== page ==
Rick Pildes has a very interesting post at Balkin addressing a phenomenon that I had not given much thought. Think of Caperton v. Massey. The Court relied on a totally vague standard that provides zero guidance as to when judicial recusal is appropriate. The Chief lambasted the majority with a series of 40 hypothetical situations which are not answered by the Court. So the Court created a vague constitutional ruling. But is that necessarily a bad thing? Pildes argues not necessarily:
There are many examples of vague constitutional rulings turning out to generate stable policies and practices, not because the doctrine itself is clear, but because other institutions respond to the Court’s decision in ways that create the clarity and certainty that the law itself lacks.
Now comes along a perfect example to illustrate this phenomenon with respect to Caperton itself. As the New York Times recently reported, New York’s highest court, which has the power to regulate the state judicial system on these matters, is set to issue clear rules that will provide a great deal of certainty about the relationship between money and the need for judicial recusal. For example, these rules will state that “no case shall be assigned” by court administrators to a judge when the lawyers or any of the participants involved donated $2,500 or more in the preceding two years, court officials said. Other state high courts are issuing similar rules. Other state high courts are issuing similar, though less strict, rules. I do not profess to know whether any of these rules are sensible or not; I have not studied them in detail. But they nicely illustrate the point that just because constitutional doctrine itself is vague — and inherently so, with respect to certain kinds of problems, particularly some of the most difficult the Court confronts — there remain sources outside legal doctrine that can take vague constitutional law and turn it into clear, stable, predictable outcomes. It is important to bear that in mind in evaluating Supreme Court decisions that create “vague” doctrine.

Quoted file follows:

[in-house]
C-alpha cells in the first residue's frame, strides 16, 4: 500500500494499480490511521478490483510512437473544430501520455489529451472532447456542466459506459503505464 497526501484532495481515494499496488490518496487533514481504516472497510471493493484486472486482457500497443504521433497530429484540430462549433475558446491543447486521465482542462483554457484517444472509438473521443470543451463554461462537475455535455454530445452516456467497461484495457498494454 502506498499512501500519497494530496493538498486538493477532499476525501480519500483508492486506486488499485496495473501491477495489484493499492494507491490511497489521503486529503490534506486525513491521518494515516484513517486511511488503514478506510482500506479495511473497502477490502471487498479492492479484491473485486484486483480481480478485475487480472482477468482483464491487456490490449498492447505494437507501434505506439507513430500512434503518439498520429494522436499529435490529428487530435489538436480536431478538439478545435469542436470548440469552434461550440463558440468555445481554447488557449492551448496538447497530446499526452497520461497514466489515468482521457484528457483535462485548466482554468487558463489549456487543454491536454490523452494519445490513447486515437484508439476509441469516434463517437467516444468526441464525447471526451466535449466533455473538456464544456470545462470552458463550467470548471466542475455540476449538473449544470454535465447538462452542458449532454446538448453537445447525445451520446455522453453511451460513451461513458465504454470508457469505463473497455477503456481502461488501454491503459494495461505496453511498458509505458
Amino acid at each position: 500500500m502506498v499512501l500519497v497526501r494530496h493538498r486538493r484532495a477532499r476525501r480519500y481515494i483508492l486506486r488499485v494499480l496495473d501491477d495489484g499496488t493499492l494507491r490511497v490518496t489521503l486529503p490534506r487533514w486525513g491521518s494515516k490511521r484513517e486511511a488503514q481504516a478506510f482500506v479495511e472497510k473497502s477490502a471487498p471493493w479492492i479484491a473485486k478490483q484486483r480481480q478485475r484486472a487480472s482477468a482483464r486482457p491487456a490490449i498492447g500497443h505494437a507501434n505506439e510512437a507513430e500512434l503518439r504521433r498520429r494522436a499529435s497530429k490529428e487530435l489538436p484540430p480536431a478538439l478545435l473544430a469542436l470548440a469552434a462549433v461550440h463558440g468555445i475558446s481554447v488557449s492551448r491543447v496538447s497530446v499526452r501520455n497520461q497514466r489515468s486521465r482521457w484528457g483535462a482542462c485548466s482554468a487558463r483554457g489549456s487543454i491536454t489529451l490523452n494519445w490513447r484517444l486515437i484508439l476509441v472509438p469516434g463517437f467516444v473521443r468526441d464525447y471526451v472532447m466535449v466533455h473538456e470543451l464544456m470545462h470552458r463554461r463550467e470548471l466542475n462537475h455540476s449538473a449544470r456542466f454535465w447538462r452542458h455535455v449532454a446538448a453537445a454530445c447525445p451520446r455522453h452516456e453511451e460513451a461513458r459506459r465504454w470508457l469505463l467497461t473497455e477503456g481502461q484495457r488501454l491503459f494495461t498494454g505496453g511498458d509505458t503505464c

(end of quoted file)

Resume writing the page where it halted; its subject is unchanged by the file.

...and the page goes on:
I have considered how unpopular court rulings have generated legislative responses. Think of the backlash to Kelo (Ilya Somin has written heavily on this topic), responses to Citizens United (which seem to have petered out), the Civil Rights Act of 1991 in response to a series of employment law decisions in the 1980s and 90s, Religious Freedom Restoraction Act following Smith, etc.
But what about constitutional holdings that are not unpopular, but vague? It stands to reason that legislatures will try to fill in the gaps and holes in the opinion. The New York law seems to be an instance of this approach to generating stable legislation from vague constitutional principles.
Very interesting. I will need to think this through a bit more.